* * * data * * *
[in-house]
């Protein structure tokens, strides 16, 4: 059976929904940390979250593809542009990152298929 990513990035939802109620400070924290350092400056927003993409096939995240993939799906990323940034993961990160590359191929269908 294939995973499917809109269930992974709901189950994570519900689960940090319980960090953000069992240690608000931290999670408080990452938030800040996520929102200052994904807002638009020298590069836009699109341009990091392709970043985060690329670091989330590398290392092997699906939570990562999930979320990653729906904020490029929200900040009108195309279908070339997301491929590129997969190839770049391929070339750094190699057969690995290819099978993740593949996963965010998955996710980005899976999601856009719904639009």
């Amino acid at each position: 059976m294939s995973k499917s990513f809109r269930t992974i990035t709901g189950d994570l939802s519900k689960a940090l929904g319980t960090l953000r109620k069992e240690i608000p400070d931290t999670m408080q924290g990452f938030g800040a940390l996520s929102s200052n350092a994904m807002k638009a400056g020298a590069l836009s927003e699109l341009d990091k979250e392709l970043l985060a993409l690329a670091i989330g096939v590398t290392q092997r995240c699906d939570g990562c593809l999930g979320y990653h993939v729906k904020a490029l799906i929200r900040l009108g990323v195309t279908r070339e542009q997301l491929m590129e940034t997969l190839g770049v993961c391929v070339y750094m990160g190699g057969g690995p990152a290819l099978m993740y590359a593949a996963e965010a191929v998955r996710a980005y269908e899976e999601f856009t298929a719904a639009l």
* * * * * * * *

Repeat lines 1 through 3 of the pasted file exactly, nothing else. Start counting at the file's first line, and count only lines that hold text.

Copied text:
[in-house]
């Protein structure tokens, strides 16, 4: 059976929904940390979250593809542009990152298929 990513990035939802109620400070924290350092400056927003993409096939995240993939799906990323940034993961990160590359191929269908 294939995973499917809109269930992974709901189950994570519900689960940090319980960090953000069992240690608000931290999670408080990452938030800040996520929102200052994904807002638009020298590069836009699109341009990091392709970043985060690329670091989330590398290392092997699906939570990562999930979320990653729906904020490029929200900040009108195309279908070339997301491929590129997969190839770049391929070339750094190699057969690995290819099978993740593949996963965010998955996710980005899976999601856009719904639009």
């Amino acid at each position: 059976m294939s995973k499917s990513f809109r269930t992974i990035t709901g189950d994570l939802s519900k689960a940090l929904g319980t960090l953000r109620k069992e240690i608000p400070d931290t999670m408080q924290g990452f938030g800040a940390l996520s929102s200052n350092a994904m807002k638009a400056g020298a590069l836009s927003e699109l341009d990091k979250e392709l970043l985060a993409l690329a670091i989330g096939v590398t290392q092997r995240c699906d939570g990562c593809l999930g979320y990653h993939v729906k904020a490029l799906i929200r900040l009108g990323v195309t279908r070339e542009q997301l491929m590129e940034t997969l190839g770049v993961c391929v070339y750094m990160g190699g057969g690995p990152a290819l099978m993740y590359a593949a996963e965010a191929v998955r996710a980005y269908e899976e999601f856009t298929a719904a639009l």